Aravinda de Silva questioned for 6 hours over 2011 WC final match-fixing allegations; Kumar Sangakkara, Upul Tharanga summoned

WION Web Team New Delhi, India Jul 01, 2020, 02.50 PM(IST)

World 2011 final: Aravinda de Silva questioned for 6 hours over match-fixing allegations, Upul Tharanga summoned Photograph:( AFP )

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Former Sri Lanka chief selector Aravinda de Silva was the first interviewed by the sports-related anti-corruption unit, its Superintendent Jagath Fonseka said. Another player from the 2011 Sri Lankan squad, Upul Tharanga has also been summoned and his statement would be recorded on Wednesday.
 

Former Sri Lanka chief selector Aravinda de Silva was the first interviewed by the sports-related anti-corruption unit, its Superintendent Jagath Fonseka said. A former Lankan captain, de Silva was grilled for six hours at the start of a criminal investigation into match-fixing. Sri Lankan captain in 2011 World Cup, Kumar Sangakkara has also been summoned by the Sports Ministry's Special Investigations Unit on Thursday.

Another player from the 2011 Sri Lankan squad, Upul Tharanga has also been summoned and his statement would be recorded on Wednesday.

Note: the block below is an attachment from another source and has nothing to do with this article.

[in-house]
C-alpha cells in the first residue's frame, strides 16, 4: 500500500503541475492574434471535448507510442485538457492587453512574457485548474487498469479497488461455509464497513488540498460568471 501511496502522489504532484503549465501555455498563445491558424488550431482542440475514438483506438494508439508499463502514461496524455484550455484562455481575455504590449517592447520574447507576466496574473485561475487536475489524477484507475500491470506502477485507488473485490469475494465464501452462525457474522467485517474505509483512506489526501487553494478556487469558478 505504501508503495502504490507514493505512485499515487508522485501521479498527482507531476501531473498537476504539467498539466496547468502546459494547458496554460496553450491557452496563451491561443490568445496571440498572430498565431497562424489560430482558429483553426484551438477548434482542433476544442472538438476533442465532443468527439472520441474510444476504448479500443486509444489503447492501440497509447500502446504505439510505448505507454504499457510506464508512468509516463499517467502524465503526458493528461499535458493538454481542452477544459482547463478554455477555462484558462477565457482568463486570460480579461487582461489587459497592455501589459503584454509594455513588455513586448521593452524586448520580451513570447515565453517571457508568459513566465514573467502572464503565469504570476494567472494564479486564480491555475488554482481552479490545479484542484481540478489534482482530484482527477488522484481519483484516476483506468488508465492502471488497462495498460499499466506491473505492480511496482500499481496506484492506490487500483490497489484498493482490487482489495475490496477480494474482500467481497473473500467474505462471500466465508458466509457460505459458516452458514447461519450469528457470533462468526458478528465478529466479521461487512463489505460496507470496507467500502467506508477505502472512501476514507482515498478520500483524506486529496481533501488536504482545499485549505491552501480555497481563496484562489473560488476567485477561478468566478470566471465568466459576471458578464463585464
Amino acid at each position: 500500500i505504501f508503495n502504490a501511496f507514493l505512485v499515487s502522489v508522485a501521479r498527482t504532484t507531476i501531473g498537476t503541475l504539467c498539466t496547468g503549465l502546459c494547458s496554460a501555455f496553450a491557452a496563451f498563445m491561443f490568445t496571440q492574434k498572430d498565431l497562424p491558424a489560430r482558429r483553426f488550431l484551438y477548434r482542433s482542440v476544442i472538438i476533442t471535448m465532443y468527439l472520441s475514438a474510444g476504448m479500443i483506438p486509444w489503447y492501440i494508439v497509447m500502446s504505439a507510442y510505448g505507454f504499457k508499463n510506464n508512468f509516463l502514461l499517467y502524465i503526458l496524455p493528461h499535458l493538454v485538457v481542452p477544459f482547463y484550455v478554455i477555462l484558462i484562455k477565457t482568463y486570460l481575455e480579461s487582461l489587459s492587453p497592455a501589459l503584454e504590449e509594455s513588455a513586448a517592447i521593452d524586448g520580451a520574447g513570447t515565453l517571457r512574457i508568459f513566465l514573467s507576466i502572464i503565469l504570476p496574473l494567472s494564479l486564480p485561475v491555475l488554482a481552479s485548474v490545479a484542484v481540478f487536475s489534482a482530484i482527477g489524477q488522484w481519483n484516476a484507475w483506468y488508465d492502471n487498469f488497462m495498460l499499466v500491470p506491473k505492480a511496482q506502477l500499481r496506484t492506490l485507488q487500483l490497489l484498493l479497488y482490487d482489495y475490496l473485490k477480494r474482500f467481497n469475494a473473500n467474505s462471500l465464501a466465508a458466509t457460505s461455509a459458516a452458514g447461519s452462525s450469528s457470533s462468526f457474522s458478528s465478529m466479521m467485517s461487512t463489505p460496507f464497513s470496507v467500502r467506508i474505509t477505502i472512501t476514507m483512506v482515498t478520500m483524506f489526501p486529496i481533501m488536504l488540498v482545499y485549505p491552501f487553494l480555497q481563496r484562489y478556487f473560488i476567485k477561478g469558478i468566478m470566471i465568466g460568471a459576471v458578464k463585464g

"Today we started the investigation into (2011 World Cup) match-fixing allegations," Fonseka told reporters outside his unit's office where the chief selector was questioned.

"Based on the statement given by Aravinda de Silva today, we have decided to summon a player from the 2011 squad, Upul Tharanga, tomorrow to record his statement."

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Fonseka further said that the anti-corruption unit is obtaining intelligence reports as well as inputs from international sources to continue their investigation into one of cricket biggest of matches. 

De Silva, who has been in support of an investigation, didn’t comment on the matter as he spent over six overs with at least three detectives questioning the former Lankan skipper and the chief selector of Sri Lankan team in 2011. 

Meanwhile, Tharanga, who is set to be questioned on Wednesday, was Sri Lanka’s openers in the final wherein he scored just two runs while facing 20 deliveries. 

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The investigation started after former Sri Lanka sports minister Mahindanda Aluthgamage claimed that Sri Lanka had “sold” the match. However, he didn’t name anyone. 

"I feel I can talk about it now. I am not connecting players, but some sections were involved," Aluthgamage said.

Former Sri Lanka skipper Arjuna Ranatunga has also doubted the match and had called for an investigation earlier. 

Earlier, Kumar Sangakkara, captain of Sri Lanka in the finals, and Mahela Jayawardene had said that Aluthgamage should support his allegations with evidence and share it with the International Cricket Council.

Earlier this month, the Sri Lanka cricket board said the ICC was investigating three unnamed ex-players over corruption claims.

In Sri Lanka, match-fixing was made a criminal offence in November with offenders facing fines up to 100 million rupees ($555,000) and up to 10 years' jail.